I mean. And Jeff was written as a guy from the Midwest, but similar in that sort of sweet, a little nerdy, a little square [way], and so I was like, Wouldn't it be funny if Jeff actually was from Canada? And I made Canadian jokes and his response was, "I'm not going on the cruise ship." But then, over the next few days, we kept coming up with funny jokes, and he'd never played a character where he was going to be able to make those funny Canadian jokes before, so he was like, "OK, I'm in." That's how it happened. And then, honestly, the line that everyone seems to gravitating toward is "I've never smoked anything in my life."

"And I'm proud of it."

That was there long before it was Seth, and honestly, only when we were standing in the jungle in Jamaica shooting that scene, we were like, Oh, that became a joke. It wasn't even supposed to be a joke, but now it is!

When you're writing for Seth, or for this, when you cast him in a role, do you try to tee him up for material you know he will nail? Or knowing him so well, do you try to push him out of his comfort zone to get something you know he's capable that he hasn't shown elsewhere?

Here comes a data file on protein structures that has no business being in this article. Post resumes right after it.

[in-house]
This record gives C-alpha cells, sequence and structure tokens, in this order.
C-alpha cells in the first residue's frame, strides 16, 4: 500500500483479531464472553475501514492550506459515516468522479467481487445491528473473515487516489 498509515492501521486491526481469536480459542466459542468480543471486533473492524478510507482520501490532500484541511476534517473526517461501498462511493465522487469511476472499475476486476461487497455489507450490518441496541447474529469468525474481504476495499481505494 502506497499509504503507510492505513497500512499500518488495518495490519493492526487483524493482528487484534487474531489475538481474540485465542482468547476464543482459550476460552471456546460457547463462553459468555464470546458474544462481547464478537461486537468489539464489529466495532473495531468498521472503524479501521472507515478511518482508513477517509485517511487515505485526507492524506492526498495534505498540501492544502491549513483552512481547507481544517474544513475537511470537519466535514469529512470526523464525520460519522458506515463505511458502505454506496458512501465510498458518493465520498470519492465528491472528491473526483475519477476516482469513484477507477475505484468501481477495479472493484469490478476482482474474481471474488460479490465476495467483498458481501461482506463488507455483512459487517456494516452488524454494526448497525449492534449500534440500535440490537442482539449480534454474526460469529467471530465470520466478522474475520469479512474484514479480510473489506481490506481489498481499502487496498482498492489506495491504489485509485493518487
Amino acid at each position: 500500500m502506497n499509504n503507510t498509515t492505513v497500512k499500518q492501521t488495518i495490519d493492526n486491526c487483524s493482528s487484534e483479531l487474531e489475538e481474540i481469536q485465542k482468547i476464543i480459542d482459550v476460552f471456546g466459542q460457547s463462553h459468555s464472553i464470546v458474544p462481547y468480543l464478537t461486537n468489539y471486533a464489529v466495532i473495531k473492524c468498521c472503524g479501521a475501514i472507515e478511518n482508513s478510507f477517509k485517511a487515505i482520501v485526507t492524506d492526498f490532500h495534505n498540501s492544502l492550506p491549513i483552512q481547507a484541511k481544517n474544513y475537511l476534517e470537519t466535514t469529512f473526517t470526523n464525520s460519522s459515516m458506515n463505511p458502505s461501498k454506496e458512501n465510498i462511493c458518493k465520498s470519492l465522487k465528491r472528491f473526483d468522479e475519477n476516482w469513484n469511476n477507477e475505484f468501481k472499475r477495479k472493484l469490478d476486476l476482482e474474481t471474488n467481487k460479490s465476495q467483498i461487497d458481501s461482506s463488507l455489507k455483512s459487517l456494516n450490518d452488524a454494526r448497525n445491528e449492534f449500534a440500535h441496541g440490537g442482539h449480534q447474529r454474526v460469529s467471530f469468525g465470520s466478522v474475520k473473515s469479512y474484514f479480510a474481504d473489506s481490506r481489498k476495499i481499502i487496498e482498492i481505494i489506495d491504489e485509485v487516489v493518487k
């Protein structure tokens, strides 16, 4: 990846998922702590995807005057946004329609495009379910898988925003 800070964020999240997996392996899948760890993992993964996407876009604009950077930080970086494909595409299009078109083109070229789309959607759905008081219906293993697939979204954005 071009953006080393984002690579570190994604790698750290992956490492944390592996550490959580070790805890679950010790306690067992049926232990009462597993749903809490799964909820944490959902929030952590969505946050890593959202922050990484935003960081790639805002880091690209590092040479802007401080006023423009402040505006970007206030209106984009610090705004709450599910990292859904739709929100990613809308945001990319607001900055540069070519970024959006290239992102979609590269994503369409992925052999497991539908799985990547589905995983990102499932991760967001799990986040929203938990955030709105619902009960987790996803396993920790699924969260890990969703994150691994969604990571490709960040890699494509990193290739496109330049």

This, I didn't change much of it once I cast him. The role was already written. But part of the reason I liked the idea of him playing this role was it's not quite what he plays and, honestly, between us and everyone who reads this article, it's much closer to who he is in real life. He's not the guy from Knocked Up, he's certainly not the guy from Pineapple Express. He is much more sweet and, certainly, he does smoke a lot of weed, but he's incredibly hardworking. He works harder than anyone I know, [he's a] very professional, very kind, loving person who's actually much more quiet than everyone thinks he is. He was in a movie that Sarah Polley made called Take This Waltz, and to me, that character is the closest representation to who he is in real life. So, I love the idea of him playing this really sweet person, because that's who he is to me! Awww.

One downside of Netflix is that we don't get any special features or deleted scenes. Were there any jokes or sequences that you're still sad didn't make the cut?